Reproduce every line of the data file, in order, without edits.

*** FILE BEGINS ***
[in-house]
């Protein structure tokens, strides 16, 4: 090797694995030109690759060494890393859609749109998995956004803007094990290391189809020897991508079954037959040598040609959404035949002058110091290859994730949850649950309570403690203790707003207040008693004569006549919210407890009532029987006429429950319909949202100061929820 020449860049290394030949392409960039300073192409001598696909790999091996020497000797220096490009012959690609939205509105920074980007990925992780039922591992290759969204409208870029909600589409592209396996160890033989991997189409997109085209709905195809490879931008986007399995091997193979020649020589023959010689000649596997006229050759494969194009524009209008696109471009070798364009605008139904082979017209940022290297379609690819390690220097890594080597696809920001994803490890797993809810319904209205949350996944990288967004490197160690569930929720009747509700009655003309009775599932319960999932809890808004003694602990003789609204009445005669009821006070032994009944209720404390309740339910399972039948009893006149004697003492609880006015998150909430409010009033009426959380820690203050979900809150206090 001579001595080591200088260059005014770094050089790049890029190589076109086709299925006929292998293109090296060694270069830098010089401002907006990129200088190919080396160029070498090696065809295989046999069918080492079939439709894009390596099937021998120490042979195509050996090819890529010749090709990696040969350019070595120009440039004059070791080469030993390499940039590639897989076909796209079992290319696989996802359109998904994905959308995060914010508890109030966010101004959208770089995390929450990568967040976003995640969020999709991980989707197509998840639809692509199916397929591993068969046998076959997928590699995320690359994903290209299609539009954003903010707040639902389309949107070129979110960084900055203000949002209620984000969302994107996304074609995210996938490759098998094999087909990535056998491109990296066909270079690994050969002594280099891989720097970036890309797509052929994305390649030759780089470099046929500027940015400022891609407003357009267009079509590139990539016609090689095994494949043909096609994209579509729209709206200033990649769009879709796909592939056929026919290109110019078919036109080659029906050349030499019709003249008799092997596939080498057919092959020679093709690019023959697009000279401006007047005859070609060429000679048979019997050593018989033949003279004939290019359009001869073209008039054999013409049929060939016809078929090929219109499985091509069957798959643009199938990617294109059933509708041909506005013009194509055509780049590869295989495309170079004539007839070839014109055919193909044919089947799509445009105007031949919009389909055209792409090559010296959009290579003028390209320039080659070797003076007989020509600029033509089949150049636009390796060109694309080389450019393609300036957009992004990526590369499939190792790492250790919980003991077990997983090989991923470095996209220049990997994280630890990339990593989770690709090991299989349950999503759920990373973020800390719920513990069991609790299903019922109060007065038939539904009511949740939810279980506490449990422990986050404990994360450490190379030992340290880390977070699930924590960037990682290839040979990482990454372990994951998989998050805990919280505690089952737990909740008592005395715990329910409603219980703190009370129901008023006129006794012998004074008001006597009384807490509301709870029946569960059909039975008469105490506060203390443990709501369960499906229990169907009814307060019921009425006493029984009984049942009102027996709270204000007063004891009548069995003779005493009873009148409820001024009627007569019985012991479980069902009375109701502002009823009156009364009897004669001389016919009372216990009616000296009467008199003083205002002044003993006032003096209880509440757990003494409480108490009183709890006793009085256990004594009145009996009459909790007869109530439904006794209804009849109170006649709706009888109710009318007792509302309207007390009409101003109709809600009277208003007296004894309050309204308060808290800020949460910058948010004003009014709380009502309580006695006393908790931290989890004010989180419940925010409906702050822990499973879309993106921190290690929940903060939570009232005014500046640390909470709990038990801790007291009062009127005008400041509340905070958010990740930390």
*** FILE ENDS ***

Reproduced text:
[in-house]
């Protein structure tokens, strides 16, 4: 090797694995030109690759060494890393859609749109998995956004803007094990290391189809020897991508079954037959040598040609959404035949002058110091290859994730949850649950309570403690203790707003207040008693004569006549919210407890009532029987006429429950319909949202100061929820 020449860049290394030949392409960039300073192409001598696909790999091996020497000797220096490009012959690609939205509105920074980007990925992780039922591992290759969204409208870029909600589409592209396996160890033989991997189409997109085209709905195809490879931008986007399995091997193979020649020589023959010689000649596997006229050759494969194009524009209008696109471009070798364009605008139904082979017209940022290297379609690819390690220097890594080597696809920001994803490890797993809810319904209205949350996944990288967004490197160690569930929720009747509700009655003309009775599932319960999932809890808004003694602990003789609204009445005669009821006070032994009944209720404390309740339910399972039948009893006149004697003492609880006015998150909430409010009033009426959380820690203050979900809150206090 001579001595080591200088260059005014770094050089790049890029190589076109086709299925006929292998293109090296060694270069830098010089401002907006990129200088190919080396160029070498090696065809295989046999069918080492079939439709894009390596099937021998120490042979195509050996090819890529010749090709990696040969350019070595120009440039004059070791080469030993390499940039590639897989076909796209079992290319696989996802359109998904994905959308995060914010508890109030966010101004959208770089995390929450990568967040976003995640969020999709991980989707197509998840639809692509199916397929591993068969046998076959997928590699995320690359994903290209299609539009954003903010707040639902389309949107070129979110960084900055203000949002209620984000969302994107996304074609995210996938490759098998094999087909990535056998491109990296066909270079690994050969002594280099891989720097970036890309797509052929994305390649030759780089470099046929500027940015400022891609407003357009267009079509590139990539016609090689095994494949043909096609994209579509729209709206200033990649769009879709796909592939056929026919290109110019078919036109080659029906050349030499019709003249008799092997596939080498057919092959020679093709690019023959697009000279401006007047005859070609060429000679048979019997050593018989033949003279004939290019359009001869073209008039054999013409049929060939016809078929090929219109499985091509069957798959643009199938990617294109059933509708041909506005013009194509055509780049590869295989495309170079004539007839070839014109055919193909044919089947799509445009105007031949919009389909055209792409090559010296959009290579003028390209320039080659070797003076007989020509600029033509089949150049636009390796060109694309080389450019393609300036957009992004990526590369499939190792790492250790919980003991077990997983090989991923470095996209220049990997994280630890990339990593989770690709090991299989349950999503759920990373973020800390719920513990069991609790299903019922109060007065038939539904009511949740939810279980506490449990422990986050404990994360450490190379030992340290880390977070699930924590960037990682290839040979990482990454372990994951998989998050805990919280505690089952737990909740008592005395715990329910409603219980703190009370129901008023006129006794012998004074008001006597009384807490509301709870029946569960059909039975008469105490506060203390443990709501369960499906229990169907009814307060019921009425006493029984009984049942009102027996709270204000007063004891009548069995003779005493009873009148409820001024009627007569019985012991479980069902009375109701502002009823009156009364009897004669001389016919009372216990009616000296009467008199003083205002002044003993006032003096209880509440757990003494409480108490009183709890006793009085256990004594009145009996009459909790007869109530439904006794209804009849109170006649709706009888109710009318007792509302309207007390009409101003109709809600009277208003007296004894309050309204308060808290800020949460910058948010004003009014709380009502309580006695006393908790931290989890004010989180419940925010409906702050822990499973879309993106921190290690929940903060939570009232005014500046640390909470709990038990801790007291009062009127005008400041509340905070958010990740930390």